“I mean, there are so many issues that could crop up, right from brain bleeds to an intestinal disorder to respiratory issue. So there are so many issues where the baby just can't fight the battle. And, you know, and the life is gone. So for me, it was all about the whole focus on them; what's happening, their weight gain….”
The doctors meanwhile were concerned with building immunity. Each day, all the caretakers saw these brave little ones fighting for their lives and growing up. “When it went from 28 to 32 to 34 weeks, different milestones of gestation, you could see different development. Then there was a point where the baby was able to breastfeed directly, start breathing on their own - it was a very, very different experience than anyone I knew had gone through,” she says.
Micro preemie group
Ready to go home
When the infants reached 1.8kg about 50 days on, they were ready to be discharged. “It's beautiful to watch them grow. And I think we've been so thankful and grateful that they fought the battle, they fought the battle for us,” she says.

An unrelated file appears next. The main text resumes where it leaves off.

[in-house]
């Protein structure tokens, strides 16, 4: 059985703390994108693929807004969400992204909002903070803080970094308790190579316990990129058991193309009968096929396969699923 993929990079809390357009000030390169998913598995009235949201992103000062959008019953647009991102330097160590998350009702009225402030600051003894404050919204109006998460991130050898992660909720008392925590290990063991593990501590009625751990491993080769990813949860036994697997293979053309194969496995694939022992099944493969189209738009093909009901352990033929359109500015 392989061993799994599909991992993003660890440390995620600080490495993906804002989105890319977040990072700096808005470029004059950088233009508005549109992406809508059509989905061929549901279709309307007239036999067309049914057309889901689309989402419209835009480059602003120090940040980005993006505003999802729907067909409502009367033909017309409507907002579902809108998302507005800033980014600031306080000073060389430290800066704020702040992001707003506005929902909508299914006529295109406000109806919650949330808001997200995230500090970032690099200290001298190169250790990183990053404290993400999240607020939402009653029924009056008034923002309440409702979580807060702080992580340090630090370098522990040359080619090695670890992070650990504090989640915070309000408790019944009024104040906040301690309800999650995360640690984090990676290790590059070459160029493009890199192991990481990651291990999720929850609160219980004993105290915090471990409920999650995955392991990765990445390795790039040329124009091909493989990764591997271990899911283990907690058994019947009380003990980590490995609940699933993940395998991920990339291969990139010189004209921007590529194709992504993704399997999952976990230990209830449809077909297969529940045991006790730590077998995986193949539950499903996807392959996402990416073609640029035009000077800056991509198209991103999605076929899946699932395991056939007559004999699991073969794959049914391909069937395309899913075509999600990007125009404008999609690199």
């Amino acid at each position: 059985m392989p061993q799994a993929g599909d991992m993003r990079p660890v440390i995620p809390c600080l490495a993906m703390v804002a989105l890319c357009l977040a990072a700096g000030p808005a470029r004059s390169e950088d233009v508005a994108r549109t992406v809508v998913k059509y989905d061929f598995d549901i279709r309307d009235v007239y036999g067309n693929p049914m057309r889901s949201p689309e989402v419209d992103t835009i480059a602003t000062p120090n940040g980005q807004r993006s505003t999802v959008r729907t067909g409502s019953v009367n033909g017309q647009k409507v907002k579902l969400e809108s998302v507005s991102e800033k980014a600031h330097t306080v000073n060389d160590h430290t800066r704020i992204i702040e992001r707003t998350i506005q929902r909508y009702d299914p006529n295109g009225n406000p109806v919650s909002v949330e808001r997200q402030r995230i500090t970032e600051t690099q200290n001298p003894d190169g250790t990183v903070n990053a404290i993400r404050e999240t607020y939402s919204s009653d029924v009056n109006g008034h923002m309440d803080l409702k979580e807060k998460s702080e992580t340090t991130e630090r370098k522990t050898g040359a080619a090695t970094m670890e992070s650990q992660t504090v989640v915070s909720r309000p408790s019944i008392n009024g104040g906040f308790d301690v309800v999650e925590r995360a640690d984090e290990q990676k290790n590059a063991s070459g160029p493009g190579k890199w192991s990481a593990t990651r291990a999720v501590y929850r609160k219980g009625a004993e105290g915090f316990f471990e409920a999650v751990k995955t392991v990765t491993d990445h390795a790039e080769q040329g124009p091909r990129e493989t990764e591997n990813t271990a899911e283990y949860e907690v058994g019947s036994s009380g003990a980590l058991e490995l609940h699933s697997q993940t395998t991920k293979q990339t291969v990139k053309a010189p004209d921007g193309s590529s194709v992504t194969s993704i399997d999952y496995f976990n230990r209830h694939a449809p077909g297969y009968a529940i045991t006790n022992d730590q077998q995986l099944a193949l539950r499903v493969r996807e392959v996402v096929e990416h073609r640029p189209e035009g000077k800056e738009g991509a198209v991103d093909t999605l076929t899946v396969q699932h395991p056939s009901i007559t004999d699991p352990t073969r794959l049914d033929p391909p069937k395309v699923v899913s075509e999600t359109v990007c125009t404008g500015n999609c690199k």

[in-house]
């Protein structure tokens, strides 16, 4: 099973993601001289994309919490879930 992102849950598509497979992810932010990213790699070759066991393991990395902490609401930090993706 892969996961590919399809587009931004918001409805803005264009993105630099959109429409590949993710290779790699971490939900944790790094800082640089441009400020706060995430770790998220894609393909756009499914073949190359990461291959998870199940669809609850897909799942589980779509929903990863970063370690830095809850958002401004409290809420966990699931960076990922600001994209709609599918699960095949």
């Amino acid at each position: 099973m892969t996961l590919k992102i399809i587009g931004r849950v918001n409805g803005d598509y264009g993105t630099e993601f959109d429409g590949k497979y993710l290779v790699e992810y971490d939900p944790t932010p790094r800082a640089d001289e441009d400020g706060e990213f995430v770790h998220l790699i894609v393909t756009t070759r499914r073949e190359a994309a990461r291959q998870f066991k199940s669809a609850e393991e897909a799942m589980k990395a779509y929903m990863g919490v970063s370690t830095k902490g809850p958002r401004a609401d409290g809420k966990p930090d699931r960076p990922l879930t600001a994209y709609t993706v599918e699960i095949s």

“They both have very different personalities. So one requires attention all the time. And the other is, the other one is a bit quiet … they really balance each other out.”
As for their current age, it requires a little math to figure that out. “So what happens is because they premature twins, at least for the first one-and-a-half years of life, there will be two kinds of ages. So actual age is six-and-a-half months. But their corrected age is four months.”
What this means in everyday parlance is that for the first year-and-a-half, their milestones must be mapped according to their corrected age.
Ferns isn’t worried – the kids are home, happy and safe. Life has returned to normal – sleepless nights and crying babies, check. She wouldn’t have it any other way.